For Immediate Release
November 10, 2022
Communications Director & Public Information Officer
Treasurer Dave Young Wants to Reunite Veterans with Their Unclaimed Military Medals for Veterans Day
COLORADO: State Treasurer Dave Young is urging veterans and their families to search for unclaimed military medals, paperwork, and other service items.
“Our veterans, service members, and their families have sacrificed so much. Helping them find their unclaimed property is one small way we can thank them for their dedicated service to our country,” Colorado State Treasurer Dave Young.
“Coming from a military family, it’s extra important to me to get this property back to our service members and veterans,” said Bianca Gardelli, Director of the Unclaimed Property Division. “Veterans likely have a higher percentage of unclaimed property, since service members tend to move more frequently than civilians and are consequently more likely to have a check mailed to an old address or have money forgotten at an insurance company, utility, or bank in a state they have since left.”
The Great Colorado Payback, by Colorado statue, does not sell or destroy military decorations or awards. Military items that are being held for the rightful owners or heirs include:
- Bronze Star Medal: awarded to members of the United States Armed Forces for either heroic achievement, heroic service, meritorious achievement, or meritorious service in a combat zone.
- Purple Heart Medal: awarded in the name of the President to those wounded or killed while serving, on or after 5 April 1917, with the U.S. military. It is the oldest military award still given to U.S. military members.
- Medal of Honor: awarded to recognize American soldiers, sailors, marines, airmen, guardians and coast guardsmen who have distinguished themselves by acts of valor.
- Navy Cross: is the United States Navy and United States Marine Corps' second-highest military decoration awarded for sailors and marines who distinguish themselves for extraordinary heroism in combat with an armed enemy force.
- Service log books.
- Flight log books.
- Discharge papers.
- Presidential Letters of Appreciation.
Currently, the State Treasurer’s Office has more than $1 billion in unclaimed property to return to people across the state. Millions of dollars are transferred to the program annually by companies that cannot locate the owners. Here are just a few Colorado residents with unclaimed funds that made our list:
The Great Colorado Payback
Last fiscal year, The Great Colorado Payback returned almost $50 million to nearly 55,000 claimants through our Unclaimed Property Division. To simplify the claims process, a pilot program which proactively returns funds was started, returning $4.1 million to 13,700 rightful owners without requiring additional paperwork for identification purposes. The average claim returned last year was $1,832.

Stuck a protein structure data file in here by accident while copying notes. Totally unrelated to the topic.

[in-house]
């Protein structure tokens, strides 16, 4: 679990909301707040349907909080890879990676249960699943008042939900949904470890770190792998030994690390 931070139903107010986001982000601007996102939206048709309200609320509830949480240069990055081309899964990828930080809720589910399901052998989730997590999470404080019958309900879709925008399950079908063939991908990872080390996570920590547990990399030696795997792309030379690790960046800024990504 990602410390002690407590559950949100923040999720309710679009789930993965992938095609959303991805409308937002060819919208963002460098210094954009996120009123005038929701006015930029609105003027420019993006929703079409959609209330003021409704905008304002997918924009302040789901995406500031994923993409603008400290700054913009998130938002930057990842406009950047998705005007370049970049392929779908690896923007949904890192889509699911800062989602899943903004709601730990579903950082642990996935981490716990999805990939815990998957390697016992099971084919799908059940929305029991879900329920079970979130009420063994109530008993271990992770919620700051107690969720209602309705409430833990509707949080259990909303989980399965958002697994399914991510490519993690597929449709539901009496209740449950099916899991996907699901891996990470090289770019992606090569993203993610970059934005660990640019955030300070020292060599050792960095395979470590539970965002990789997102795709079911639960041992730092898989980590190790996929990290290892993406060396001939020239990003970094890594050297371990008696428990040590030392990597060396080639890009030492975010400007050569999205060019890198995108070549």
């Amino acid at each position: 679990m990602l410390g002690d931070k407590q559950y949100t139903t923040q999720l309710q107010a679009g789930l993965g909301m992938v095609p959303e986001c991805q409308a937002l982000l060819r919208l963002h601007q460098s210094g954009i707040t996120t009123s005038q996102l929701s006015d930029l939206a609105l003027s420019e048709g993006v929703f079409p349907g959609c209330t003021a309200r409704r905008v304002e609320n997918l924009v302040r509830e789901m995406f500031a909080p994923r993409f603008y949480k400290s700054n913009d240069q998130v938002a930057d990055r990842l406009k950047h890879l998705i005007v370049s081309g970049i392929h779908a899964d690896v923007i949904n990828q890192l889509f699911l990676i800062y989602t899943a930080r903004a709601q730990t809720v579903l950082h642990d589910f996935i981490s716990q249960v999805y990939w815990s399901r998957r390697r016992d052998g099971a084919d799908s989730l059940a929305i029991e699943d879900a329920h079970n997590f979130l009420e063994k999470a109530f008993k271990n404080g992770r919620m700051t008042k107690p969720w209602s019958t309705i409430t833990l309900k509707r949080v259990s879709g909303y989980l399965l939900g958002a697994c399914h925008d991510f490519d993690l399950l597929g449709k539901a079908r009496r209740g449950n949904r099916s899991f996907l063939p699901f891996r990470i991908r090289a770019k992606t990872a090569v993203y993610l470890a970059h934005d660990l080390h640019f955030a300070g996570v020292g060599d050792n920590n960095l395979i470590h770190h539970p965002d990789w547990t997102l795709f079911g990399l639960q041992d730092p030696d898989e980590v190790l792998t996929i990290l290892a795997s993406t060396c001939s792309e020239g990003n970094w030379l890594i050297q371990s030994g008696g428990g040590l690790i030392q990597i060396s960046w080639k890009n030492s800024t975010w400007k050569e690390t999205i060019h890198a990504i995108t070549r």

Even businesses lose track of property and payments, occasionally resulting in unclaimed property which can be claimed. Corporations, municipalities, schools, nonprofits, hospitals, and small businesses are also listed among the many individuals whose assets are held in trust by the State.
Money or property turned over to the State Treasury for safekeeping is held for the owner or heir of the account and there are no time limits for filing a claim. The Colorado State Treasurer currently maintains a list of over 1.7 million names of individuals, businesses, schools, and others for whom property is available, including over $960 million in cold, hard cash. To date, the Great Colorado Payback has reunited over $600 million to their rightful owners.
Go to colorado.findyourunclaimedproperty.com to search for unclaimed property for individuals, nonprofits, and businesses.
Unclaimed Property Laws
Unclaimed Property laws began in the United States as a consumer protection program and have evolved to protect not only the owners, but also their heirs and estates. Unclaimed property is tangible or intangible property that has had no activity for a specific period of time. Unclaimed property includes, but is not limited to, abandoned financial assets such as stocks and dividends, mutual funds, checking and savings accounts, unpaid wages, securities, life insurance payouts, uncashed checks that are without activity for a certain period of time, as well as the contents of safe deposit boxes for which the rent has been expired for at least five (5) years. It does not include real estate or vehicles.
The entity holding the original obligation is required to make every effort to contact the owner and establish activity. If they are not able to make contact, that asset is reported to the state of the owner’s last known address.
Once the property is in the custody of the state of Colorado, outreach begins through a variety of means including emails, mailings, the Great Colorado Payback website, advertisements, and local media coverage.